Microfluidic clearing of spheroids with CLARITY protocols reduces clearing time to two days, and osmotic pump cycles with pH alternation accelerate the process to five hours.3

Applications in Research and Medicine

In Vivo Imaging and Detecting Diabetes-Induced Changes

Optical clearing provides a noninvasive approach for studying diabetes-related changes in skin microvascular structures. By reducing light scattering with chemical agents, it enhances the performance of optical imaging techniques, such as optical coherence tomography and two-photon microscopy. This allows for improved detection of changes like collagen loss and structural alterations due to protein glycation, providing valuable insights into diabetes progression and severity.

Optical Clearing in PDT Treatment of Melanoma

Melanoma is characterized by high pigmentation. It poses significant challenges for light-based techniques and treatments due to melanin's strong light absorption and the high concentration of melanosome granules within the tumor, severely restricting light penetration into the lesions.

Optical clearing agents improve the photodynamic therapy (PDT) of melanoma by enhancing light penetration and distribution, maximizing the effectiveness of photosensitizers like Visudyne and Photodithazine, and resulting in complete tumor eradication.4

3D In Vitro Cancer Research Using Cleared Organoids/Spheroids

Organoids are 3D structures derived from human pluripotent or organ-restricted stem cells that replicate organ architectures and interactions. As they mimic in vivo cellular environments, they provide more accurate cancer models than traditional 2D cultures or animal models. However, imaging thick 3D organoids is challenging due to contamination and inconsistent tissue architecture.

Optical clearing techniques, coupled with fluorescence microscopy, have enabled high-resolution 3D imaging to characterize the cellular composition, spatial distribution, and interactions within cleared organoids. Recent clearing protocols, like fructose, urea, and glycerol for imaging (FUnGI), enhance the visualization of organoids for multi-color lineage tracing.

These advanced imaging methods enable researchers to understand cancer progression better and create a foundation for personalized medicine.1

Future Trends and Challenges in Optical Clearing

The integration of optical clearing with advanced microscopic techniques has greatly enhanced the visualization of large biological samples, including improved resolution, contrast, and penetration depth.

Current clearing techniques frequently cause cell damage due to fixation or solvent use. Thus, researchers are seeking methods that avoid cell damage, allowing time-course studies and real-time monitoring of cellular processes. They are also striving to increase imaging depth for whole-body imaging of small animals by minimizing light scattering and absorption in thick specimens.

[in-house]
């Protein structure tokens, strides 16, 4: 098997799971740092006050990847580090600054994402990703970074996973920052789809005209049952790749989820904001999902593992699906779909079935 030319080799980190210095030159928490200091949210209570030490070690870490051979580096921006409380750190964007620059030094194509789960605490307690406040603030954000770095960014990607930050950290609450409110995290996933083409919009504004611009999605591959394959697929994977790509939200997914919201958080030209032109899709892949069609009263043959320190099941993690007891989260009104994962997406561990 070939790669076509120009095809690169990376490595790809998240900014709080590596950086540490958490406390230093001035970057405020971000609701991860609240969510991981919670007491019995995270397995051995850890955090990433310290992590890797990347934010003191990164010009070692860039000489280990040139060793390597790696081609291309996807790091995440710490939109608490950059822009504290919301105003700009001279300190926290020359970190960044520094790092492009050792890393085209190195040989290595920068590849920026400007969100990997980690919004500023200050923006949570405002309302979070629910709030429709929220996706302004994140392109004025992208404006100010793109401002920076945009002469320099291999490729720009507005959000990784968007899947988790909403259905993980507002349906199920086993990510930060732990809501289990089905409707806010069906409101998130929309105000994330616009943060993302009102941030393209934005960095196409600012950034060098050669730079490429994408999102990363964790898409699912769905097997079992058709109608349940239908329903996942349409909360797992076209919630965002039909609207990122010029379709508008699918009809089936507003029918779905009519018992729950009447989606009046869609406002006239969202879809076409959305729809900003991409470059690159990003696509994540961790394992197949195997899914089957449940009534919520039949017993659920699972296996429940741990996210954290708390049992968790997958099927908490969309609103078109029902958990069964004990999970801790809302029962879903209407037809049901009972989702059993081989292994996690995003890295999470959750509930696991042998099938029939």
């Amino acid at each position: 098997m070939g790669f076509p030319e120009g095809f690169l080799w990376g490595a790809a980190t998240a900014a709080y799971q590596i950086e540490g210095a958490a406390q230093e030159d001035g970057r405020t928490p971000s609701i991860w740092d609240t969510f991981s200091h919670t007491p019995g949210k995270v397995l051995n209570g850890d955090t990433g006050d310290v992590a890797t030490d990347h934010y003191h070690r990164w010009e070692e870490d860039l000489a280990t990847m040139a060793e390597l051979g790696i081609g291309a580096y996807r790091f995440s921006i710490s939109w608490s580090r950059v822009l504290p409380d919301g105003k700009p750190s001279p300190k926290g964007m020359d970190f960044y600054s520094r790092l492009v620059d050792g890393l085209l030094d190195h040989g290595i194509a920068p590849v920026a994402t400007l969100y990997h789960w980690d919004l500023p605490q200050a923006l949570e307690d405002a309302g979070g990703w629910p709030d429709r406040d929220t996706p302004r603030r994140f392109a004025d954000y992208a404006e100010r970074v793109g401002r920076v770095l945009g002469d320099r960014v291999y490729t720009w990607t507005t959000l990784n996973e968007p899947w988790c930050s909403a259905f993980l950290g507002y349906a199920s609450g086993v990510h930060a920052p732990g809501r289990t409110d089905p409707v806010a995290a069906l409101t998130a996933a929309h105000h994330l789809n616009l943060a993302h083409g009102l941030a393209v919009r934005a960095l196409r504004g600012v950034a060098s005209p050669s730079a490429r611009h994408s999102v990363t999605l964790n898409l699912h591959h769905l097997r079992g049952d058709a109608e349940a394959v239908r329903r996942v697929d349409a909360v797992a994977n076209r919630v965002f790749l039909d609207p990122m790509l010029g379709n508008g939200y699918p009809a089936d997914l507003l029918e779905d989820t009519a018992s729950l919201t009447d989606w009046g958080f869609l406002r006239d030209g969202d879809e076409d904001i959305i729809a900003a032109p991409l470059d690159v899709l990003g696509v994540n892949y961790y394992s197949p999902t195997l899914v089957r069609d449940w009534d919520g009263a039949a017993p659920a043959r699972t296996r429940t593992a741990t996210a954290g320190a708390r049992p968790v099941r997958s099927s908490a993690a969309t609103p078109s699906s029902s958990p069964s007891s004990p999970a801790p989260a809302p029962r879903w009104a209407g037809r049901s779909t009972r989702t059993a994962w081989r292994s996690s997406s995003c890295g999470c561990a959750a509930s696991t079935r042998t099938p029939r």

With these advancements, optical clearing techniques will unlock new possibilities in biomedical imaging, offering deeper insights into complex biological structures and enabling innovative research and therapeutic applications.3

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References and Further Reading

  1. Brenna, C., Simioni, C., Varano, G., Conti, I., Costanzi, E., Melloni, M., Neri, LM. (2022). Optical tissue clearing associated with 3D imaging: application in preclinical and clinical studies. Histochemistry and Cell Biology. doi.org/10.1007/s00418-022-02081-5
  2. Fasoli, A., Florindo, C. (2022). Overview of Tissue Clearing Methods and Applications. [Online] Oxford Instruments. Available at: https://andor.oxinst.com/learning/view/article/overview-of-tissue-clearing-methods-and-applications
  3. Costa, EC., Silva, DN., Moreira, AF., Correia, IJ. (2019). Optical clearing methods: an overview of the techniques used for the imaging of 3D spheroids. Biotechnology and Bioengineering. doi.org/10.1002/bit.27105
  4. Tuchin, VV., Zhu, D., Genina, E. A. (2022). Handbook of tissue optical clearing: new prospects in optical imaging. [Online] Taylor & Francis Group. Available at: https://doi.org/10.1201/9781003025252

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Owais Ali

Written by

Owais Ali

NEBOSH certified Mechanical Engineer with 3 years of experience as a technical writer and editor. Owais is interested in occupational health and safety, computer hardware, industrial and mobile robotics. During his academic career, Owais worked on several research projects regarding mobile robots, notably the Autonomous Fire Fighting Mobile Robot. The designed mobile robot could navigate, detect and extinguish fire autonomously. Arduino Uno was used as the microcontroller to control the flame sensors' input and output of the flame extinguisher. Apart from his professional life, Owais is an avid book reader and a huge computer technology enthusiast and likes to keep himself updated regarding developments in the computer industry.